My Jim Crow Marriage: MAGA Co-dependency

July 21, 2022

There’s so much going on in the world. The Earth is literally on fire. It’s a nice distraction from my personal problems. I can doom-scroll through some GoPro footage from the battlefields of Ukraine or watch endless hours of commentary on the January 6th hearings. I used to drink through the rough patches. Now I just mainline the outside world.

As a Pisces, I tend to be overdramatic. Things aren’t that bad. Just the summer doldrums of separation. I’ve been trying to learn more about co-dependent relationships and, man, did I have one. I’m not 100% sure that learning about it makes you any less co-dependent, or will help Andi end up back under the same roof, but it sure shines a light and why we were stuck and not making any progress. She was the fixer and I was he who perpetually needed be fixed.

I’ve been having some pretty good conversations about the topic with my therapist. Knowing I’m a Pisces, she’s liberal with the diagrams. She drew two overlapping equal sized circles on a piece of paper and explained that in a healthy relationship two people take up equal space and they overlap in the space of their relationship but they have a larger part of themselves that’s not defined by the relationship. And they can both bring in things to share in the overlap or keep them as part of themselves.

In a co-dependent relationship, one person is a bigger circle that completely envelopes the other circle. That enveloped person has a) a smaller space, b) has no self outside the relationship and c) is always struggling against the confines of the bigger circle. That was us. Even though I encouraged her life outside of our relationship (she got a master’s degree and was an elected officer in her union without my help), when we were together, I did a pretty good job of swallowing her back into what I was jokingly referred to as “Randyland” (a term she understandably loathed). Just like how a person of color is forced to define themselves in relation to “whiteland,” her existence was shaped by our relationship instead of the other way around.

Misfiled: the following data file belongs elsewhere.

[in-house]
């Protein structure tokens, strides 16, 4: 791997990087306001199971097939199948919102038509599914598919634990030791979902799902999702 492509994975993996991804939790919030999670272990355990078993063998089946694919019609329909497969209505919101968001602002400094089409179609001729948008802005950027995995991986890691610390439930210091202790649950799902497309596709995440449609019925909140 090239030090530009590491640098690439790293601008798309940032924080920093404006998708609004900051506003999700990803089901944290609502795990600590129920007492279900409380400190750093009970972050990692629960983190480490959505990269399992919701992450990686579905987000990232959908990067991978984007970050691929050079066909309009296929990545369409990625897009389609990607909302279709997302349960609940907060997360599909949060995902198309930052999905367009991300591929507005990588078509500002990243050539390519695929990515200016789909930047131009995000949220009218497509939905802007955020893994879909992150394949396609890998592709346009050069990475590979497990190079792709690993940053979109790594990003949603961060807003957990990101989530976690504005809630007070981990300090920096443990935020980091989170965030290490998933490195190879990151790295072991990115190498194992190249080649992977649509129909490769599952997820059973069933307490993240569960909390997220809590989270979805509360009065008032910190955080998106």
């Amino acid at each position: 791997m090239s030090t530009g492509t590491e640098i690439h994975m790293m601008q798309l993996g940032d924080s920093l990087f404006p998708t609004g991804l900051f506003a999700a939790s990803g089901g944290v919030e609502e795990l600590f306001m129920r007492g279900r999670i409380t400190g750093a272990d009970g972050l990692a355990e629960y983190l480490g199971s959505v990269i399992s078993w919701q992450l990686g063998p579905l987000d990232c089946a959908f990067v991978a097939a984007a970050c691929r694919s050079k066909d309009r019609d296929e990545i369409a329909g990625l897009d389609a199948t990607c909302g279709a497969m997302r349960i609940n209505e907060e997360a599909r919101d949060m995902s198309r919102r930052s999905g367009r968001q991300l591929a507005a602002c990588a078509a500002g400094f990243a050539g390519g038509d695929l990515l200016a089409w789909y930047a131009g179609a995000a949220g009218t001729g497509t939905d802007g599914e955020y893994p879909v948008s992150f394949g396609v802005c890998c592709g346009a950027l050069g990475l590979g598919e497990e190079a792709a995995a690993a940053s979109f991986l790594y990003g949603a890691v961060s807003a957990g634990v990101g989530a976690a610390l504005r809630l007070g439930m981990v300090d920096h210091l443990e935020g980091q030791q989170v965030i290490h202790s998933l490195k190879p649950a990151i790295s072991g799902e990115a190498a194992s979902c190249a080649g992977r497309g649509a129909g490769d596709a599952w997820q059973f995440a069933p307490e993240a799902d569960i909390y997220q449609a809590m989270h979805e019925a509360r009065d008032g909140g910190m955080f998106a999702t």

My therapist asked me to conjure up a romantic image of us and I remembered our first trip to Andi’s home town of Morelia, Mexico in 2013. Instead of me being the tour guide in Portland, she led me through her beautiful city, holding my hand. I imagined myself as a balloon safely in her grasp, seeing the world through her eyes. But it was just a flip of our co-dependent dynamic. Now I was the small circle, encompassed by her. As wonderful as it felt, it still wasn’t balanced.

Then she asked me to remember another romantic moment that seemed more balanced and I immediately flashed to our trip to Oslo, Norway in 2018, a city that was new to both us. I was returning from a day at a conference and Andi was coming to find me because she had discovered the most amazing record store on earth and when we ran into each other on the sidewalk, we were those perfectly equal interlocking circles.

The reality is that we had those moments (our first week in a youth hostel on Isla Mujeres with sand in the bed and Macklemore playing every night), but there was a lot more suffocation in Randyland. I get why she needed to break free.

OK, this is the part where I link it to Trump. Hang with me.

You know the MAGA thing? That “Make America Great Again” implies that America’s not great but it was sometime in the mythical past. Trump picked 1950 when America was last great. 1950, the peak of Jim Crow segregation. 1950, before the modern feminist movement, the gay rights movement, and the disability rights movement. If you were a black transperson in a wheelchair, America was not great in 1950. Or a woman. And TVs sucked. Give me my 2022 Samsung flatscreen TV and my pronouns and leave 1950 to your back & white fantasy. Father knew best, or so we were told. The MAGA crowd wants that bullshit past back. They dream of the by-gone days of Jim Crow. Colin Kaepernick “knew his place” in 1950.

But that’s the thing. We over-nostalgize the past. It was always better back then. Music was better. Fashion was better. It was a “simpler” time, blah, blah, blah. In fact, the past was both great and shitty, just like the present. And it was plenty complex, but we were familiar with the complexity. The future is uncertain and the past is a cozy blanket. No wonder people want to go back to it. And that tendency just gets worse the older you get. The 2010s, ah those were the days. The past is a safe haven for the timid. The future is scary as hell. You saw what happened with Bitcoin. But you’ve really gotta embrace the unknown, as frightening as it is. It might kick you in the crotch, but it’s better than spending your life reminiscing about your baseball card collection.

We do the same damn thing when a relationship is ending. “But it was so great! Look at how happy we are in these pictures.” The reality, like America in 1950, is more complex. It was great and shitty. There were plenty of hard times. But I remember it more fondly because I was the planet she revolved around. I was white Father Knows Best guy. For her it was Jim Crow. She was the “colored girl” who needed to get the hell out of Mississippi.

Coming to terms with co-dependency means acknowledging the imbalance. I don’t know if Andi and I will have any more “Oslo moments.” I hope so. But I understand why she had to escape Randyland. I’m escaping it, too.

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